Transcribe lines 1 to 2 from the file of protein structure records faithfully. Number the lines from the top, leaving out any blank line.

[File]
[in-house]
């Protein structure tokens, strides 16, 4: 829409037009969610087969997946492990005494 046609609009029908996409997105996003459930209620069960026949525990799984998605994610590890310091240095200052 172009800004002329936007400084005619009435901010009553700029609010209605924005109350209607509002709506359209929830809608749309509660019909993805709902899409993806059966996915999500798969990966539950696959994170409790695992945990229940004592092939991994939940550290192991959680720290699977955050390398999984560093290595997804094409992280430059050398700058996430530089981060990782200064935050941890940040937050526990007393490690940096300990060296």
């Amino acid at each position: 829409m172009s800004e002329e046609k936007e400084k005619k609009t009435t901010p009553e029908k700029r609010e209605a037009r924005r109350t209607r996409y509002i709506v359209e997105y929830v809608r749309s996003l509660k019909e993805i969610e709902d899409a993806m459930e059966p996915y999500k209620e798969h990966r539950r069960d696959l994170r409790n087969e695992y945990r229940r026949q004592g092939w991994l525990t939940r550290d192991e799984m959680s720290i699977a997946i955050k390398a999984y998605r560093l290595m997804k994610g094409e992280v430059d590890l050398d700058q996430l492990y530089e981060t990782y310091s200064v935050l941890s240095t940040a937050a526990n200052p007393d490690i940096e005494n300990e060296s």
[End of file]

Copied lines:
[in-house]
């Protein structure tokens, strides 16, 4: 829409037009969610087969997946492990005494 046609609009029908996409997105996003459930209620069960026949525990799984998605994610590890310091240095200052 172009800004002329936007400084005619009435901010009553700029609010209605924005109350209607509002709506359209929830809608749309509660019909993805709902899409993806059966996915999500798969990966539950696959994170409790695992945990229940004592092939991994939940550290192991959680720290699977955050390398999984560093290595997804094409992280430059050398700058996430530089981060990782200064935050941890940040937050526990007393490690940096300990060296």